A mild little joke I have with fellow birders is that “I don’t do gulls.” Among experienced birders and within the ornithological community there is a subset of experts, myself not among them, who specialize in gull identification. While the general public may incorrectly call all gulls “seagulls”, and most birders will be more specific and identify what they can as to species, within the genus Larus there can be a bewildering array of individual birds that can be taxing to identify for a number of reasons. One simple one is that often the shade of grey or black on the back and top of the wings, the “mantel” can aid identification, but can differ in how dark or light it appear as a result of various lighting conditions. The configuration of patterning on body plumage and, in adults especially, wing tips, can be important features but can vary according to amount of feather wear or molt. Some species have subtly different geographic variations, or subspecies. Various closely related species very often hybridize, and show characteristics of more than one species, even more than two species since their offspring may produce young with either of the two parent species, or a third species, or another hybrid! Molting can create odd appearances with certain feathers, or tracts of feathers, reduced or missing. Many species have several different plumages as they age, and also between breeding and non-breeding plumages. Individual variation occurs within any given species, so that an individual may simply be aberrant. Some species closely resemble each other in appearance. And finally, being strong flyers gulls have a habit of showing up in distant locations, far from where they “belong” or may be expected to be found.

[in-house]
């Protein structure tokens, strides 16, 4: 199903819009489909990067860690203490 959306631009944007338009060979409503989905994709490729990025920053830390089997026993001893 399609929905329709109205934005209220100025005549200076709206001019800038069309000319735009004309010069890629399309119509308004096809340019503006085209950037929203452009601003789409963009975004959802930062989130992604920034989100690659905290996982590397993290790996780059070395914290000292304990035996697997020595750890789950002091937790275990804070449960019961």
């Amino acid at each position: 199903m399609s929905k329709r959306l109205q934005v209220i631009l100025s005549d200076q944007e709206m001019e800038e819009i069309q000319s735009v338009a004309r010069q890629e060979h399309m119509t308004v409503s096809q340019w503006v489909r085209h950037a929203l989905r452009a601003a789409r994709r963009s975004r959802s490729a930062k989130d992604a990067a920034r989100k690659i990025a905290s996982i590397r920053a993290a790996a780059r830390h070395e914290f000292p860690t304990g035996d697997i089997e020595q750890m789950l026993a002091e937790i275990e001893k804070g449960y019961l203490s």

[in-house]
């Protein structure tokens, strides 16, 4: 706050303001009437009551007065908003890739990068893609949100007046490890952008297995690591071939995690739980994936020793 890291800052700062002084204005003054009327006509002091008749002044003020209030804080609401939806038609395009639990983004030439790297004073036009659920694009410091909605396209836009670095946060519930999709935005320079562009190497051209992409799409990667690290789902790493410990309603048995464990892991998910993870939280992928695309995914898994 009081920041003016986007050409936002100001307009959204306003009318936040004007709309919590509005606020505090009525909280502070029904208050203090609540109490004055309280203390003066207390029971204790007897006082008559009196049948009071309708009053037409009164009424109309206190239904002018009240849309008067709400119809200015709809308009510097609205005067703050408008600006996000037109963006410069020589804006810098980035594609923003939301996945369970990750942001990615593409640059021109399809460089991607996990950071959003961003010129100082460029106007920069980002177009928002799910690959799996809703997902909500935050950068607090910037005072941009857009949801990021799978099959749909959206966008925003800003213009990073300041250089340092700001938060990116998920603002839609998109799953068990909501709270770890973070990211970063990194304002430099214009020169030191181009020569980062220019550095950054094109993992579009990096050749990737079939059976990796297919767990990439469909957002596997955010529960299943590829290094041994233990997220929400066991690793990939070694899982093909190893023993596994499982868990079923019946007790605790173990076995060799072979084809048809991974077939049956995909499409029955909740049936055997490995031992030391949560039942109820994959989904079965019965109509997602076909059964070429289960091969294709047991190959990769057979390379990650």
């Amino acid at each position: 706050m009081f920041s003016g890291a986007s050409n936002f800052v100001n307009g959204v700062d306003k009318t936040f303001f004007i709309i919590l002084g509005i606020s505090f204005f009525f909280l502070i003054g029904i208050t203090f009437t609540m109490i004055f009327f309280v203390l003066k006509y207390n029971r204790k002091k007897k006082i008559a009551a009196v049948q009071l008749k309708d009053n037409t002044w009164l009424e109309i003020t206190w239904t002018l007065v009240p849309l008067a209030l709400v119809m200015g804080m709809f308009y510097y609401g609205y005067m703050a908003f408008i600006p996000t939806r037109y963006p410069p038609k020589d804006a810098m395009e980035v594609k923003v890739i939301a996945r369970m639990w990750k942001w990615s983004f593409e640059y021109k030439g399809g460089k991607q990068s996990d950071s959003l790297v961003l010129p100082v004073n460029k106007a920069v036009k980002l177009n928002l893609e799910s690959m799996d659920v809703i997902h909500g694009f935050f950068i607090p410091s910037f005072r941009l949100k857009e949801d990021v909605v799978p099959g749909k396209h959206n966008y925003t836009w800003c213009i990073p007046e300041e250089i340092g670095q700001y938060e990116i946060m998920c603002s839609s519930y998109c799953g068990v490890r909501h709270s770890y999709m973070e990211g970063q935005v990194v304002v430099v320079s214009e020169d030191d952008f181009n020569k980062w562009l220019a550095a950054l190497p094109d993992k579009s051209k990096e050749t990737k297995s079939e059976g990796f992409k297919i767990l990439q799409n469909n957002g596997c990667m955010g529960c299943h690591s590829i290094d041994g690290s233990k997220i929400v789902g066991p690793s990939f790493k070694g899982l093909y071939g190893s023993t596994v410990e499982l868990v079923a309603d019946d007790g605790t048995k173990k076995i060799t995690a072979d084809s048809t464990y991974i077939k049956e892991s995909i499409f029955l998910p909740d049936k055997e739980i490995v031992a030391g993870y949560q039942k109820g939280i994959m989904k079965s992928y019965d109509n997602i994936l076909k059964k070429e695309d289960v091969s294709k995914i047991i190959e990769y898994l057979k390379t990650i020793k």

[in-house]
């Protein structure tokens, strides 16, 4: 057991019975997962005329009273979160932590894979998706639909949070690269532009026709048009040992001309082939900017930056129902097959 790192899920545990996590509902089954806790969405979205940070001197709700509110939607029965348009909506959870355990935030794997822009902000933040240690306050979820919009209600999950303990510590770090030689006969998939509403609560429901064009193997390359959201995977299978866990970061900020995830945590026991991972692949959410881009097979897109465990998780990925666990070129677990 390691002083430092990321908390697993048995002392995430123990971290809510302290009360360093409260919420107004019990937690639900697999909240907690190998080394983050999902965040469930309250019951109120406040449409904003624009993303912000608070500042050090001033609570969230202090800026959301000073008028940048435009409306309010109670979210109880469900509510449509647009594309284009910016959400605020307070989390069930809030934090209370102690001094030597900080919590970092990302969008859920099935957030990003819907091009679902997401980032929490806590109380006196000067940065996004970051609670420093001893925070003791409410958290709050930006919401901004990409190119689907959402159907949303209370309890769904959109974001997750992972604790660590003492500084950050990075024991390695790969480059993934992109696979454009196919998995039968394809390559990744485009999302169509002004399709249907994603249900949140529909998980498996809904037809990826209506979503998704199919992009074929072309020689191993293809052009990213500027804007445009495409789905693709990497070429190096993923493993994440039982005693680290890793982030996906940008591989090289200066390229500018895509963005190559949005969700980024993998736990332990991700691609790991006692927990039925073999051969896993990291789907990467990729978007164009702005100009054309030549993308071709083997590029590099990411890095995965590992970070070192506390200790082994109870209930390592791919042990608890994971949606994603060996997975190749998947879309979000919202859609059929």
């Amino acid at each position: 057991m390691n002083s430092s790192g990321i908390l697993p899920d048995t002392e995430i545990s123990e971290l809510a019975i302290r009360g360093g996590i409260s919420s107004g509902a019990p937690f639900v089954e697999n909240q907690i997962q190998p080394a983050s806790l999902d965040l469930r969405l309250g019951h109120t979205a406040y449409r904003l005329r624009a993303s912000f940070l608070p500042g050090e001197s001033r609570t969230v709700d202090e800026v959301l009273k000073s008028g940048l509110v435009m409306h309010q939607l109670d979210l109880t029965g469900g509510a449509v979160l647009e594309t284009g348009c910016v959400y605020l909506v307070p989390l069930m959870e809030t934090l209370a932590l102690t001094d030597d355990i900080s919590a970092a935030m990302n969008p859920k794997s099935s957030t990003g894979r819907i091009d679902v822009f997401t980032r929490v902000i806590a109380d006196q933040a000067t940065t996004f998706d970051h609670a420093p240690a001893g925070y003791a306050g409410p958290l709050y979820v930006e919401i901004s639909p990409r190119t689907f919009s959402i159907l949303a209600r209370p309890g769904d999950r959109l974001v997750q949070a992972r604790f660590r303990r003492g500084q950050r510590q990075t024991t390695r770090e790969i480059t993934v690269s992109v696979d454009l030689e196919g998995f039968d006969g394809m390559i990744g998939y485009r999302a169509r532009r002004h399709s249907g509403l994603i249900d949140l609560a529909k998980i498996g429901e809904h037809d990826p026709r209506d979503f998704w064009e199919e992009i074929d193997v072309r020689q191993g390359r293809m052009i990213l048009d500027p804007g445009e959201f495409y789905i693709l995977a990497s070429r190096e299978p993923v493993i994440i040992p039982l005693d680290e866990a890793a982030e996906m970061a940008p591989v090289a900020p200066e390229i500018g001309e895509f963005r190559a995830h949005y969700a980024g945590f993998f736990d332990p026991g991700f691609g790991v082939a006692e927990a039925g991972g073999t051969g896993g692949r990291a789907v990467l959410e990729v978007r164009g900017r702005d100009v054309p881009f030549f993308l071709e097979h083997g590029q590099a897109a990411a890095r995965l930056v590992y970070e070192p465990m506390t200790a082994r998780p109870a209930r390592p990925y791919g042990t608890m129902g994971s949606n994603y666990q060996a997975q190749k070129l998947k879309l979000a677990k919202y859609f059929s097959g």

In this oil painting I have portrayed the Western Gull, so named because it is found on North America’s west coast, rarely straying far inland, normally occurring from Baja California north to southern British Columbia. But, as it nears the northern end of its range it often hybridizes with the Glaucous-winged Gull (L. glaucescens). The Western Gull, with its very dark back, is the most commonly seen gull in places like Los Angeles and San Francisco, while the Glaucous-winged Gull, with its light grey back, is the dominate gull in places like Vancouver. I have shown two birds as they appeared in mid-June in the San Francisco area. The swimming bird is an adult in typical breeding plumage, four or more years in age, but the upper bird is younger, having attained its “third cycle” plumage, with traces of black on the tail remaining. My model for the carefully chosen upper bird lacked the row of greater wing-coverts on the wing. I tried to show the slight variation in colour age and lighting conditions can create.
Because they are along the California coast where a lot of movies and TV shows are made we often see Western Gulls appear in movies and TV shows, including those purporting to show coastal areas far from where any Western Gull has ever appeared. The male defends a nest site (usually on an island, such as Alcatraz) for life. Normally three eggs are laid in a ground nest. The Western Gull eats fish, and other marine life, but is also a scavenger, notorious for seeking leftovers wherever we messy humans many leave them, and a pirate, swiping fish from pelicans and cormorants, a predator, known to kill and eat ducklings and even pigeons, and even a cannibal who might make a meal of a neighbour’s baby should it wander away from parental protection. In short, they are opportunistic, like us. They’re a relatively large gull, weighing about 800 to 1400 grams (1.8 to 3.1 pounds) and there is some migratory movement to the south in the fall and back north in the winter although they are seen year-round in most of their range.
The painting is in oils, on compressed hardboard and is about 24 X 18 inches.
Barry Kent MacKay
Bird Artist, Illustrator
Studio: (905) 472 9731
31 Colonel Butler Drive
Markham, ON L3P 6B6 Canada